Response of Reinforced Concrete Building Subjected to Northridge Earthquake
Martinez, Sinique Betancourt
University of Kansas Center for Research, Inc.
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The study of instrumented buildings helps to improve the tmderstanding of how structures respond to earthquakes and to decrease losses due to damage in future earthquakes. Traditional methods for modeling reinforced concrete elements may be used to provide estimates of the building response, and these methods can then be evaluated based on the measured response. This study focuses on the modeling and response modification of a reinforced concrete building designed in 1964 and subjected to the 1994 Northridge earthquake. The significance of the study is the investigation of the response of a reinforced concrete building with poor detailing and subjected to moderate earthquake demands. The structure is a reinforced concrete frame building located in Sherman Oaks, California with 13 stories and 2 sublevels. The building was instrumented with 15 sensors distributed on 5 floors. The maximum drift response of the structure was determined to be 0.7% of the total height of the structure with an associated maximum recorded ground acceleration of 0.23g. The study discusses the challenges of simulating the response of a structure having poorly detailed reinforced concrete columns that is subjected to moderate earthquake demands as well as how to apply a strength reduction factor to study the modification of the structural response.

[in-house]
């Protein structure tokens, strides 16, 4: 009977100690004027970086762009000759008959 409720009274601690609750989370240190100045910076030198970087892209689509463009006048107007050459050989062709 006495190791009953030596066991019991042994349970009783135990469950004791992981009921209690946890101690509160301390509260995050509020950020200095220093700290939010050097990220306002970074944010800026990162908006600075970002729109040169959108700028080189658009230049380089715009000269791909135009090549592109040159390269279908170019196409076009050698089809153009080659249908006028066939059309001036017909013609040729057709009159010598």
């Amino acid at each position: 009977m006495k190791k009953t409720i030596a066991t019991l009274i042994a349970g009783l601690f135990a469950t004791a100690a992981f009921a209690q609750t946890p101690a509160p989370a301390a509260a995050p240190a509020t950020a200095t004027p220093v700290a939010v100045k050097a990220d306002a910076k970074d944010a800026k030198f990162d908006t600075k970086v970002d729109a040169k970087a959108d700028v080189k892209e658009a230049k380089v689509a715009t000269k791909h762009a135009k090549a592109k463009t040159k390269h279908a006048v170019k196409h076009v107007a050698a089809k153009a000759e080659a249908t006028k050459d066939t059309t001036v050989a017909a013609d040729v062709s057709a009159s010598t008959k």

Martinez, S. B., Browning, J., "Response of Reinforced Concrete Building Subjected to Northridge Earthquake," SM Report No. 67, University of Kansas Center for Research, Inc., Lawrence, Kansas, May 2002, 106 pp.
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